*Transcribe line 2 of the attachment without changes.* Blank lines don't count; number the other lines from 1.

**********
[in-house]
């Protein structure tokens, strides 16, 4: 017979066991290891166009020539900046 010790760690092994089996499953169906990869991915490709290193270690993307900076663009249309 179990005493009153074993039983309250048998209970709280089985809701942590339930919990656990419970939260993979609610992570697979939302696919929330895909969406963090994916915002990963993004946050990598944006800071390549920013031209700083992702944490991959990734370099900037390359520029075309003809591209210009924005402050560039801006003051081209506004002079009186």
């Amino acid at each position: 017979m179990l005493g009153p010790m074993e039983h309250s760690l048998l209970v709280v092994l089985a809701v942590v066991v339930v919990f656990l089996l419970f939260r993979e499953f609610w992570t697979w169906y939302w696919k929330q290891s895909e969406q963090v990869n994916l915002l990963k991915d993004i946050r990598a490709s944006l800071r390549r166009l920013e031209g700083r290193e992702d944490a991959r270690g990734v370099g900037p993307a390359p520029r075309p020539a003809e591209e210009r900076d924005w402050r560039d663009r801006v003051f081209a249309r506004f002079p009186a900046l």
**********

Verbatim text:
């Protein structure tokens, strides 16, 4: 017979066991290891166009020539900046 010790760690092994089996499953169906990869991915490709290193270690993307900076663009249309 179990005493009153074993039983309250048998209970709280089985809701942590339930919990656990419970939260993979609610992570697979939302696919929330895909969406963090994916915002990963993004946050990598944006800071390549920013031209700083992702944490991959990734370099900037390359520029075309003809591209210009924005402050560039801006003051081209506004002079009186």